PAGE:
[ubuntu-hardened] Re: Some thoughts about the hardened schema

Lorenzo Hernández García-Hierro lorenzo at gnu.org
Sun Apr 17 17:27:40 CDT 2005

El jue, 14-04-2005 a las 03:05 +1000, Jamie Jones escribió:
> I was considering libsafe from the point of view of "how can I protect
> my system from some application that can't be fixed". If I ever
> needed/wanted to run something like that (eg distributed.net) I would
> like any practical extra layers of protection I can get. I do realise
> the libsafe upstream is effectively dead. There are other kernel-level
> methods that protect against ret2libc ?? (I'm very aware that libsafe is
> partial protection at best)

Address Space Layout Randomization (ASLR) makes ret2libc attacks more

As I said, libsafe is available, so, users will be able to use it if
they want.

> I didn't mean to imply otherwise, I just though it was an oversight as I
> am new to Ubuntu.

No worries ;)

> True. But even SELinux started as a patch once :)

It was re-implemented to use the LSM framework, so, they worked it for
causing a *minimal* impact.

> Better tested is another nice practical reason to me. Although wasn't
> there some American company claiming to have patents on it a while ago ?

That's a typical absurd FUD against SELinux, read:

> I have a strong feeling that you had answer questions like this
> repeatedly. I do know that it has lsm support, I am under the impression
> that there are problems with stacking multiple lsm modules in the
> kernel, which let to my understanding that it would work "better" with
> RSBAC. I can see practical uses for this on a samba server.

People is working on the module stacking, anyways, if there's something
*worthy* you can't do at kernel level with SELinux, I would like to

> I've never seen an unbiased comparision between PAX and ES actually.
> Other then paxtest is there any other testing tool I could use to make
> an evaluation on how they perform against each other ? (I'm not keen on
> running a "real" exploit to test ATM)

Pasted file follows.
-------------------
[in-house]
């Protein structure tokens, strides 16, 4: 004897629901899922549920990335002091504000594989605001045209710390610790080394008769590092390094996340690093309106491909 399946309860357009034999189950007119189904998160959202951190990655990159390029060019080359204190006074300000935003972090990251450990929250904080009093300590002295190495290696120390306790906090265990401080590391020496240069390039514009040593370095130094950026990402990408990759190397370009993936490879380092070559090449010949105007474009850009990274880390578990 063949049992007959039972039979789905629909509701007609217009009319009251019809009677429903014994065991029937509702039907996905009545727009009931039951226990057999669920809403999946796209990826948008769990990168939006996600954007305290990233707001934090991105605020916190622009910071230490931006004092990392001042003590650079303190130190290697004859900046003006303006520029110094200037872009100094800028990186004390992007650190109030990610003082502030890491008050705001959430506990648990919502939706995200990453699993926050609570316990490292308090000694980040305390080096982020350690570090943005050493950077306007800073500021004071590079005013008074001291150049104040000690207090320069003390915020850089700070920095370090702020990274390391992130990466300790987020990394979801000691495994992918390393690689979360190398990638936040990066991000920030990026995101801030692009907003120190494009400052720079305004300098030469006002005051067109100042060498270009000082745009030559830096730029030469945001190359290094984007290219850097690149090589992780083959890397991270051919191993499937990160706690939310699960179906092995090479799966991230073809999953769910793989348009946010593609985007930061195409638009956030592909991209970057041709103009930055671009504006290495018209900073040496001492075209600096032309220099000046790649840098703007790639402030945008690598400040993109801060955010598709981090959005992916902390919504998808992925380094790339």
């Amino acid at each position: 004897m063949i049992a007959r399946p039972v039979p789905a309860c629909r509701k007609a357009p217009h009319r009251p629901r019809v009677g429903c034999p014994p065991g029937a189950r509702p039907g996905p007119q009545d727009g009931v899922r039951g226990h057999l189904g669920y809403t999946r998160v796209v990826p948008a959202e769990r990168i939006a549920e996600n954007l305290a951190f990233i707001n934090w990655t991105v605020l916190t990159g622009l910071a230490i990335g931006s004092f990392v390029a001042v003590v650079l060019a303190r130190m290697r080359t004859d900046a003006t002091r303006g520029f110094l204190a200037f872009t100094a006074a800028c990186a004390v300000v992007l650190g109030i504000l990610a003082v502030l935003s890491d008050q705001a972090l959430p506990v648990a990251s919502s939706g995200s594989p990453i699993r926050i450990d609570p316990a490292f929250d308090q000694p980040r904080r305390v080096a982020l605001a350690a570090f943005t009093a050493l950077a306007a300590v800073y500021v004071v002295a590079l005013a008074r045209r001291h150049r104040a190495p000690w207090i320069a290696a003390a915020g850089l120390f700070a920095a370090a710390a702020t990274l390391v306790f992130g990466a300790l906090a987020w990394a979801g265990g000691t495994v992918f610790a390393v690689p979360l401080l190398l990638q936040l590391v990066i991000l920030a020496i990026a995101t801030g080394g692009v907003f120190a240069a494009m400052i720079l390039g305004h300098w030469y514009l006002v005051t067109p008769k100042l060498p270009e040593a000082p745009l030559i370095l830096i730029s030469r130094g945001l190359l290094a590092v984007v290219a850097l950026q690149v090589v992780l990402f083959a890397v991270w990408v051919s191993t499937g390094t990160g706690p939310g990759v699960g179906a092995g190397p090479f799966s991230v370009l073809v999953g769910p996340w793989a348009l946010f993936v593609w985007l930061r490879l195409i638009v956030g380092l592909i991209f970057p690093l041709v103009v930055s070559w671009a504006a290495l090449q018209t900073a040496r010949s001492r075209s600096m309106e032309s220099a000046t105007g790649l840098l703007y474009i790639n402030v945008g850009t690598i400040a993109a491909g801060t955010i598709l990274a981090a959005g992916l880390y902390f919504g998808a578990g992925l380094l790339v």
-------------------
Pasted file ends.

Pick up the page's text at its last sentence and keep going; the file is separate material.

paxtest is good after you remove the "sabotage".

--- body.c.orig 2005-04-11 13:03:29.000000000 -0400
+++ body.c      2005-04-11 14:06:17.000000000 -0400
@@ -29,6 +29,9 @@
        return NULL;
+/* Dummy function */
+void dummy(void) {}
 int main( int argc, char *argv[] )
        int status;
@@ -39,9 +42,6 @@
        int paxtest_mode = 1;
-       /* Dummy nested function */
-       void dummy(void) {}
        mode = getenv( "PAXTEST_MODE" );
        if( mode == NULL ) {
                paxtest_mode = 1;

> Ubuntu's not server capable ?? I've already deployed it as a public web
> server. Works fine for me.

I didn't say that: "Ubuntu is directed to desktops, but lately there's
an effort for making it server capable"

I've deployed it as testing box for my SELinux work.

> Personally I turn this on, because the machine that it runs on needs a
> fair bit of randomness and doesn't have many sources.

If it gets mainline, wonderful. If not, doubtful.
I can't assess with any risk regarding kernel packages maintenance, nor I can
put such risk on the back of the Ubuntu kernel team fellows.

> Out of curiosity, if I'm subscribed to the list, and I'm CC'ed am I only
> supposed to get one copy of the email ??


> Thanks

My pleasure.

Lorenzo Hernández García-Hierro <lorenzo at gnu.org> 
[1024D/6F2B2DEC] & [2048g/9AE91A22][http://tuxedo-es.org]
-------------- next part --------------
A non-text attachment was scrubbed...
Name: not available
Type: application/pgp-signature
Size: 189 bytes
Desc: This is a digitally signed message part
Url : http://lists.ubuntu.com/archives/ubuntu-hardened/attachments/20050418/c488eb77/attachment.pgp

More information about the ubuntu-hardened mailing list